Valance mused that this was probably something she’d need to discuss with Carraway later. How easy a professional dispute had taken a personal tinge under pressure. How viciously that had undermined her mood. And how greatly even a little reassurance and apology from Cortez went to soothing all that agitation, despite the matter being unresolved. ‘Try to make sure you get some sleep,’ she said, voice softer.
‘I’ve got a hammock. It’ll be fine.’ Cortez hesitated again, gaze flickering to the sealed door to Bekk’s control room. Deeming the coast clear, she leaned in for a quick, positively daring by their standards, peck on the temple, then dropped her voice to a mockery of a self-important growl. ‘See you tomorrow, Commander Valance.’
Valance rolled her eyes and Cortez laughed as she left, but the mood brightened. It was just as well. She’d have to go make herself miserable within a half-hour.
Doctor Sadek was found sat outside the additional medical relief tent her team from Endeavour had erected upon arrival. With dusk settled around the outskirts of the town, Valance had seen little of either the nearby rugged hills or the shattered remains of the settlement itself on her walk from their command centre. The medical section was between the base camp and town, just further out than the emergency housing, and looked set to be another part of the relief effort that would not stop for nightfall.
Only medical staff bustled around, and Valance – honest on her reason for being reclusive – was glad there were few civilians in sight. She expected most of them were in the tent. Sadek was perched on a supply crate, collar loosened, sleeves rolled up, smoking from a flashpipe, which earned a frown from Valance as she approached.
‘Unclench, Commander,’ said the doctor. ‘This is my break and when you’ve pulled a ten-hour shift setting up and conducting a disaster trauma operation, you’d smoke, too.’ She tapped the flashpipe’s cylinder. ‘Don’t worry, everything in here’s boring and harmless.’
Valance didn’t fancy picking another fight, let alone arguing with Doctor Sadek how to do her job, so stopped to lean against the next crate over. ‘How is it in there?’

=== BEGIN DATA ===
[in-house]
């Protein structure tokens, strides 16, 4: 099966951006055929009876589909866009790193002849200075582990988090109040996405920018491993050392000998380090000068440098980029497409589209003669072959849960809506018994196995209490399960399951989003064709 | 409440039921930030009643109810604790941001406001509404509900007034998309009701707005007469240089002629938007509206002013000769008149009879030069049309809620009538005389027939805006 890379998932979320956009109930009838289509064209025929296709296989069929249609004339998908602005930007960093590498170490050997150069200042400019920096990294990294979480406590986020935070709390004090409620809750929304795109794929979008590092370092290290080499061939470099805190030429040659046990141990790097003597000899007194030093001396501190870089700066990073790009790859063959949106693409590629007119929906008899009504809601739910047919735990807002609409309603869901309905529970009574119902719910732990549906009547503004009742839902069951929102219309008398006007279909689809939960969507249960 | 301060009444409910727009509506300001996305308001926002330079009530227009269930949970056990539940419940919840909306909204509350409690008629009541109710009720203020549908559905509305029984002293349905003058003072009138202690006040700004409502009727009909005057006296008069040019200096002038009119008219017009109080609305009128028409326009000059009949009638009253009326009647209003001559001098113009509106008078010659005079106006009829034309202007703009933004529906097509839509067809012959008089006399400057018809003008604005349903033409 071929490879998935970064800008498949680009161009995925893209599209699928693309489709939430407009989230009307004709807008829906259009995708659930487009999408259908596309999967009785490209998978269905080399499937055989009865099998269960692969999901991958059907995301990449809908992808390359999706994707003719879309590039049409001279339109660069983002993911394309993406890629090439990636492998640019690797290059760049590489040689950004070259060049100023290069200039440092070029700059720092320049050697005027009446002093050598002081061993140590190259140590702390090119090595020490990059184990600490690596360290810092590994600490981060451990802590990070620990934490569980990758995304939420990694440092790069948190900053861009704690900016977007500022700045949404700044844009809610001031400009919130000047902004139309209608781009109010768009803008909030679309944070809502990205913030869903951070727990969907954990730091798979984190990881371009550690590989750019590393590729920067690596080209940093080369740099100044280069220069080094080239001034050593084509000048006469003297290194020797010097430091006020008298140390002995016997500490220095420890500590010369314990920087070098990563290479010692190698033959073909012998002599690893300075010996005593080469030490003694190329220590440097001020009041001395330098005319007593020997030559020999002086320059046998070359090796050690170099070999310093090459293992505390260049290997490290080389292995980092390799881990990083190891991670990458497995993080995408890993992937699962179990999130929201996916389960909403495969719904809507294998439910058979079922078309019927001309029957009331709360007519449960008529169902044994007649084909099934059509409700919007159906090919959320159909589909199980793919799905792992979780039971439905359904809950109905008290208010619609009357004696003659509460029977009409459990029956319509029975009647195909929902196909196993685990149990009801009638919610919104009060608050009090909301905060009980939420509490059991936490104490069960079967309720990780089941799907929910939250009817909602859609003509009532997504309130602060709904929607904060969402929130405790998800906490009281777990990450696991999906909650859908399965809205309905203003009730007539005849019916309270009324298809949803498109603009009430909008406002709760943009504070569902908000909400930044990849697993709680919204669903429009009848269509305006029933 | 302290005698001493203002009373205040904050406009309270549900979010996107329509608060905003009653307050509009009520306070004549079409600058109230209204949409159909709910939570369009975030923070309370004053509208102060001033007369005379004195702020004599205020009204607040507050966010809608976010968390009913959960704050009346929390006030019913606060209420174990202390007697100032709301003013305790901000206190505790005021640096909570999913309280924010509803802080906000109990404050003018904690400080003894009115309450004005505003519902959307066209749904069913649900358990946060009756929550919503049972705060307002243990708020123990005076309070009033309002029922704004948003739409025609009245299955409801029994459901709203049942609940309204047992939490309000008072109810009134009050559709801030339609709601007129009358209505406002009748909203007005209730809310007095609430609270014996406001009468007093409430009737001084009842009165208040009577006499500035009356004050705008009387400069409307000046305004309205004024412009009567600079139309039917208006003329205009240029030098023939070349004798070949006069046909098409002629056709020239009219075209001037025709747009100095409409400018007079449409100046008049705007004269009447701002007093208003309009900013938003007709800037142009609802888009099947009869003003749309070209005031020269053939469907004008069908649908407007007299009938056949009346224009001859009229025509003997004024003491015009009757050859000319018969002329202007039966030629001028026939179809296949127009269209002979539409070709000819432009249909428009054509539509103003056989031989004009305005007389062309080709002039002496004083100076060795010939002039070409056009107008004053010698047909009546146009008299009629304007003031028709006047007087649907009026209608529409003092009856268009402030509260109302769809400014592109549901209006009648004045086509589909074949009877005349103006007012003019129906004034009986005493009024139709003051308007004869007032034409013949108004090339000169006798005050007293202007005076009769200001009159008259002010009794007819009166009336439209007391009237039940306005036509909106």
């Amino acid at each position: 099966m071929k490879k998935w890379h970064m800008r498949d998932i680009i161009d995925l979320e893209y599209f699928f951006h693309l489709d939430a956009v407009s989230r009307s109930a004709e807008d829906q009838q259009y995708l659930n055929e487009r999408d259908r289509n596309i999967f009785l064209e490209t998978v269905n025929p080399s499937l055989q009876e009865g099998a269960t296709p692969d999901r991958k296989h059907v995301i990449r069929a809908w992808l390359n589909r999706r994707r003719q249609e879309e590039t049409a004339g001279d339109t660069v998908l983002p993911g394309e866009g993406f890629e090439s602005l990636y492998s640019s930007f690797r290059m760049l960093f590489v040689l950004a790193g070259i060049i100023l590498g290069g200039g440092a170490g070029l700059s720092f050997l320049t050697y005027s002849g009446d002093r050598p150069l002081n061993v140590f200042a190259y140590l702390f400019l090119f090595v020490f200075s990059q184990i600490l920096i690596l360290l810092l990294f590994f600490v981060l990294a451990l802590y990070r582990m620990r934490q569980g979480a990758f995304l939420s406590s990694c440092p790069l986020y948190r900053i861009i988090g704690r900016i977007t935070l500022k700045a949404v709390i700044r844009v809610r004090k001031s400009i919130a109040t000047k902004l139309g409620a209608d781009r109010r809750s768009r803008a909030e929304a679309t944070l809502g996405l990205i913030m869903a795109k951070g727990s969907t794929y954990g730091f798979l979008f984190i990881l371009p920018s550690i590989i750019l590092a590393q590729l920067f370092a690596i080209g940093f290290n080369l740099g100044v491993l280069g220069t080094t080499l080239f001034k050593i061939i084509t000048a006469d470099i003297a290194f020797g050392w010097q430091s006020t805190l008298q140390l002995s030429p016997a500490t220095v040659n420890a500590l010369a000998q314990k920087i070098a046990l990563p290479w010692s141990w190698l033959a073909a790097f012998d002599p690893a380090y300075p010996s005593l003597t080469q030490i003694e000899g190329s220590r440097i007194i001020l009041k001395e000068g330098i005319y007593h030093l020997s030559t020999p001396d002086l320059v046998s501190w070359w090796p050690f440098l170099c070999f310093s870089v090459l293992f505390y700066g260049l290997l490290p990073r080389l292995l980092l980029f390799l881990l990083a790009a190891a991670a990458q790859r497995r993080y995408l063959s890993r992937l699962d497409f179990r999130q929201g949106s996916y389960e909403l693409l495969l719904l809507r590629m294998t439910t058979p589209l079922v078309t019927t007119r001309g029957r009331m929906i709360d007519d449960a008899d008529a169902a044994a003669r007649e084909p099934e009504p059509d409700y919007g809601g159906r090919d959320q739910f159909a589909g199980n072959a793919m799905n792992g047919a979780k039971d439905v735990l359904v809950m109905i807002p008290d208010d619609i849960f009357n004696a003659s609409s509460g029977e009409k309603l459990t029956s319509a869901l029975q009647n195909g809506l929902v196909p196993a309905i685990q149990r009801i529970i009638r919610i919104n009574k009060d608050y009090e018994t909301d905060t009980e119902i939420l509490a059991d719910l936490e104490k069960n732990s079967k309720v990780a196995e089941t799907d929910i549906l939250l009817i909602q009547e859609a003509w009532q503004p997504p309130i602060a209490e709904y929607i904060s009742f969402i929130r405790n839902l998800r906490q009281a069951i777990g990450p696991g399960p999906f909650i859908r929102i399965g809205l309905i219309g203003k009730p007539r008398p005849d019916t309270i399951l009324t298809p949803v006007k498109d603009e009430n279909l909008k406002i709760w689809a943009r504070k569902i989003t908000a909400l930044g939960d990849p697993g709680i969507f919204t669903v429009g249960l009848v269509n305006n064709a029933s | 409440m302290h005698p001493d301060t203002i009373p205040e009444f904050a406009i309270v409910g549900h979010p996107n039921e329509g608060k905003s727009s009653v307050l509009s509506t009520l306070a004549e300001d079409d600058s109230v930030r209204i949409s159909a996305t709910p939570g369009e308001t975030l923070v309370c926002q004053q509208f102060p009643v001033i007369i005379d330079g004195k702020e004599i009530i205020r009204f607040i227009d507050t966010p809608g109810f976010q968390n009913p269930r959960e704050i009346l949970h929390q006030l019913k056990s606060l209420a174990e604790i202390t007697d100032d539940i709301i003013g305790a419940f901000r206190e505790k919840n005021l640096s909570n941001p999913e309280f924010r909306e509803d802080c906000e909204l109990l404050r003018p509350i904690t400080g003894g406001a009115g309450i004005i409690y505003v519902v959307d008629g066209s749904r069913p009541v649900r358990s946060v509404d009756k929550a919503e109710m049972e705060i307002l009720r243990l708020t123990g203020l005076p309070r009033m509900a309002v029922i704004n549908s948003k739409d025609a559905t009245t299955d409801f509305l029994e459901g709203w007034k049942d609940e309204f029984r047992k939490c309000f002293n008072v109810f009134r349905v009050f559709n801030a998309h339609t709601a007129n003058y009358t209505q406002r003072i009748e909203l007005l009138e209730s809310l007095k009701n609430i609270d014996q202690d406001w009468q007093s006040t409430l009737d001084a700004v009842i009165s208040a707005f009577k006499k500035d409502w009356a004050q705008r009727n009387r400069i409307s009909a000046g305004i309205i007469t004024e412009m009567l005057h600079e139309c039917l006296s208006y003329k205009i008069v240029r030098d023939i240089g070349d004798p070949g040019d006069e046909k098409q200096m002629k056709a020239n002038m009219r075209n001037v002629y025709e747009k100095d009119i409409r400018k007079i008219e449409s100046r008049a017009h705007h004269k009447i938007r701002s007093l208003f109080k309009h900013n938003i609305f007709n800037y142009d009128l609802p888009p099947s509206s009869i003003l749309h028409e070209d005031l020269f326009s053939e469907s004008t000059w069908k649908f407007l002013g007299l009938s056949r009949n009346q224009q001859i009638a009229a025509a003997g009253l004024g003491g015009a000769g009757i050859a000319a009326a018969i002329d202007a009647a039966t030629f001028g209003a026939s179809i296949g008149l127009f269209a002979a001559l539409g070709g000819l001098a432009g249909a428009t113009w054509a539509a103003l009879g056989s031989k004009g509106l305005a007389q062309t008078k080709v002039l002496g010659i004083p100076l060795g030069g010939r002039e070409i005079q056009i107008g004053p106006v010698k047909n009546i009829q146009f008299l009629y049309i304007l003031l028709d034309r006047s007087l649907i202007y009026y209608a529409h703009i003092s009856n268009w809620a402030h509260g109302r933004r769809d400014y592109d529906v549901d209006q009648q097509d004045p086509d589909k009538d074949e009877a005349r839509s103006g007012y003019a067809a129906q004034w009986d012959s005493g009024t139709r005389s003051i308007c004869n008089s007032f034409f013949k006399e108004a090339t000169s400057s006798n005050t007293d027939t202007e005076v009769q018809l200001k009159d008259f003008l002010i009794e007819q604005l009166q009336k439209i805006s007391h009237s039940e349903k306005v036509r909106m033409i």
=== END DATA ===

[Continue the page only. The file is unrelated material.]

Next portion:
‘The good news is that by arriving second, and several days after the attack, triage wasn’t the “choose who lives or who dies” kind,’ said Sadek with a fresh puff. ‘But a house collapsed on the north side, a district that hadn’t been cleared out or checked yet, so we did have emergencies come in. Lost two kids. Maybe twelve years old?’
Valance frowned. ‘I’m sorry.’
Sadek waved a hand. ‘Secondary incidents are a serious medical concern non-experts don’t often think about. Infrastructural failures, consequences of limited medical or food supplies… it’s not all immediate combat-based wounds.’
‘I imagine there’s been lots of those, though.’
‘Survivors from the fighting have a lot of injuries from bladed weapons. Limited medical supplies meant a few wounds had festered over the last few days. A few lost limbs.’ They were illuminated by a large lighting rig from high above, casting this beating heart of the medical setup in a bright ring. Sadek frowned at the edges of darkness. ‘Many of these blows were intentionally to wound, not kill. The only reason I won’t say “torture” is that conjures up the idea of something more systematic, more long-term. But make no mistake, Commander: the D’Ghor chased down innocents and when they were caught, if they lived or if they died, they suffered.’
Valance kept her expression schooled. ‘We’ll find them.’
‘That’s not really my concern. There’s never an end to people in the galaxy who want to hurt others. I spend my life alleviating that suffering. One patient at a time.’ Sadek twirled the flashpipe in her fingers and offered it. ‘Want some?’
‘Not my vice.’
‘I recommend one, you’ll live longer. Any idea how the hunt is going?’ Valance shook her head, and Sadek took a fresh puff. ‘Like I say. Not my concern, but I’d like as much notice as possible before we go. Matt will go spare if I tell him we have to delay because I’ve got to finish someone’s medical treatment. But I will.’
‘I would say I envy you, Doctor. There’s a simplicity to your approach.’
‘Except,’ said Sadek, voice still full of that wry, sing-song manner she brought to everything, ‘there’s all that suffering and death right in front of me I’m often powerless to stop?’
Valance let out a deep breath and looked up to the moons and stars gathering in the night-clad skies of Talmiru, the one thing in sight not smeared with the chaos the D’Ghor had sown. ‘Yes. Except for that.’